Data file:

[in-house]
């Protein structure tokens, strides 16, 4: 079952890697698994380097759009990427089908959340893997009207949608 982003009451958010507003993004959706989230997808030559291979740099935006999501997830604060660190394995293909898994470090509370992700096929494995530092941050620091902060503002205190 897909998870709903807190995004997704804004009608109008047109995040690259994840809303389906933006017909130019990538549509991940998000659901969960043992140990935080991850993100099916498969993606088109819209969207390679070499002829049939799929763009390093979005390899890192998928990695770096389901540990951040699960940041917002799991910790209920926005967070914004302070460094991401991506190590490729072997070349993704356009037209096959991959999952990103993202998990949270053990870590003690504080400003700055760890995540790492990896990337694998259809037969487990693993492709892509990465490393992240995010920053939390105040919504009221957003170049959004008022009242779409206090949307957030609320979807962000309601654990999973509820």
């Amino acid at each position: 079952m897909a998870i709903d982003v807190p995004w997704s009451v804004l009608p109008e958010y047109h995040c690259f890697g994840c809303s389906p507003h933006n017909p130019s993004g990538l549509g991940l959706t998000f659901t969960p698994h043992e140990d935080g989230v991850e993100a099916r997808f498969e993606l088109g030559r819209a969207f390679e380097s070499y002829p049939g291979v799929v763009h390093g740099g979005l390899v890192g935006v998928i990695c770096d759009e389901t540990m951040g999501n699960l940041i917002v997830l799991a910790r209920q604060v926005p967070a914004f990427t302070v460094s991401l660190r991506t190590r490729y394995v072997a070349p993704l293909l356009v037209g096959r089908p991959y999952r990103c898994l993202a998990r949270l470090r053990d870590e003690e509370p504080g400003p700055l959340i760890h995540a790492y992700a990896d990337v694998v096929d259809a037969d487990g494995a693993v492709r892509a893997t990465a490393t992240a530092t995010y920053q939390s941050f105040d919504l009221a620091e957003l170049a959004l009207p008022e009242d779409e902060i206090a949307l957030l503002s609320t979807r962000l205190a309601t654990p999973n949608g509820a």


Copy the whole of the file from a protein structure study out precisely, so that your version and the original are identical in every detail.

[in-house]
């Protein structure tokens, strides 16, 4: 079952890697698994380097759009990427089908959340893997009207949608 982003009451958010507003993004959706989230997808030559291979740099935006999501997830604060660190394995293909898994470090509370992700096929494995530092941050620091902060503002205190 897909998870709903807190995004997704804004009608109008047109995040690259994840809303389906933006017909130019990538549509991940998000659901969960043992140990935080991850993100099916498969993606088109819209969207390679070499002829049939799929763009390093979005390899890192998928990695770096389901540990951040699960940041917002799991910790209920926005967070914004302070460094991401991506190590490729072997070349993704356009037209096959991959999952990103993202998990949270053990870590003690504080400003700055760890995540790492990896990337694998259809037969487990693993492709892509990465490393992240995010920053939390105040919504009221957003170049959004008022009242779409206090949307957030609320979807962000309601654990999973509820």
């Amino acid at each position: 079952m897909a998870i709903d982003v807190p995004w997704s009451v804004l009608p109008e958010y047109h995040c690259f890697g994840c809303s389906p507003h933006n017909p130019s993004g990538l549509g991940l959706t998000f659901t969960p698994h043992e140990d935080g989230v991850e993100a099916r997808f498969e993606l088109g030559r819209a969207f390679e380097s070499y002829p049939g291979v799929v763009h390093g740099g979005l390899v890192g935006v998928i990695c770096d759009e389901t540990m951040g999501n699960l940041i917002v997830l799991a910790r209920q604060v926005p967070a914004f990427t302070v460094s991401l660190r991506t190590r490729y394995v072997a070349p993704l293909l356009v037209g096959r089908p991959y999952r990103c898994l993202a998990r949270l470090r053990d870590e003690e509370p504080g400003p700055l959340i760890h995540a790492y992700a990896d990337v694998v096929d259809a037969d487990g494995a693993v492709r892509a893997t990465a490393t992240a530092t995010y920053q939390s941050f105040d919504l009221a620091e957003l170049a959004l009207p008022e009242d779409e902060i206090a949307l957030l503002s609320t979807r962000l205190a309601t654990p999973n949608g509820a």